Back in India, it had been hot and crowded too, but he'd always found ways to cope, a little space where he could be alone. Here, the fences were as high as towers. Sunshine hit the spiky ends of the razor wire and made them flicker. If he was ever tempted to take his chances with the fence and the razor wire, the armed guards at every corner of the compound reminded him he couldn't outrun a bullet. There had to be another way out.
Shiraz was at it again. A Pakistani, who'd been thrown in detention like the rest of them because he didn’t have documents, Shiraz was a troublemaker. Vijay knew this and kept his distance.
A small group of men had gathered in the yard to listen. “They can’t treat us this way. We have rights,” Shiraz proclaimed. “Even in this country of infidels.”
Vijay sat on the steps of the trailer he usually slept in, trying to ignore Shiraz. He wanted to tell the Pakistani that only those with money and guns have rights, but instead he glared at the blazing sky as though challenging it to blink. He didn't want to get involved. If Shiraz wasn't careful, he’d get them all killed.
Vijay wasn’t surprised when the guards came for Shiraz the next morning. Although the scuffle woke him, Vijay pretended to be asleep. It was none of his business. The Pakistani had brought this upon himself.
When he’d woken later in a heat-induced haze, the first thing he saw was Shiraz, standing in front of the mirror in the trailer, examining his split lip and what looked like a broken nose. His smile was so wide it must have hurt.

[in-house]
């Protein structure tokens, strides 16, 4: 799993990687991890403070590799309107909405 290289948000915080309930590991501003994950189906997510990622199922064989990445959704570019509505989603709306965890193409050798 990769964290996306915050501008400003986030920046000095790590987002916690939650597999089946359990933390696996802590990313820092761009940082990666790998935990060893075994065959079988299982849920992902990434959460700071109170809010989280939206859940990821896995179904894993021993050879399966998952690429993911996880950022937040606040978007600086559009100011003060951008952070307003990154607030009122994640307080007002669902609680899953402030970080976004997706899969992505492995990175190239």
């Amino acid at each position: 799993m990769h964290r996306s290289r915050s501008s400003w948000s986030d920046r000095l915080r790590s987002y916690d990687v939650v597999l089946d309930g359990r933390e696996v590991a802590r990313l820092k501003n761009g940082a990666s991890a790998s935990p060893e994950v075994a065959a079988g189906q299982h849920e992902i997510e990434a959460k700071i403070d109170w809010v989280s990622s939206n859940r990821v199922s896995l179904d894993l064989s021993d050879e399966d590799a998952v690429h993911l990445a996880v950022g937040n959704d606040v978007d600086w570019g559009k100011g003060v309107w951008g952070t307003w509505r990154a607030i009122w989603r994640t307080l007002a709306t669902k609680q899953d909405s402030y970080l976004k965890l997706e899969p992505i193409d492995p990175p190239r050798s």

He caught Vijay staring. “I leave tomorrow,” he said and stretched, as though soothing achy muscles. He stood a little taller. “They finally see it my way.”
“What did you say to these people?” Vijay whispered.
“You don’t need to whisper,” Shiraz said. “Everyone is entitled.”
“You mean anyone who can pay.”
“I claimed refugee status.” Shiraz rubbed his face. “I didn’t pay a thing. I am an asylum seeker.” He shrugged. “I asked some simple questions. That’s all.” When he smiled this time, he winced. The scab on his lip split open, seeped blood. He sucked at it as if he were a thirsty man. He ran his fingers through his hair. “I asked them if they wanted me to tell the caseworker what the guards did. Or perhaps I should speak to the doctor who comes here once a week? Should I show him some of my injuries?” He rubbed his shoulders and squirmed a little more, but the flicker of pain in his eyes was gone. “One guard hit me in the back of the head and again between my shoulders when I left the room. Maybe he was entitled.”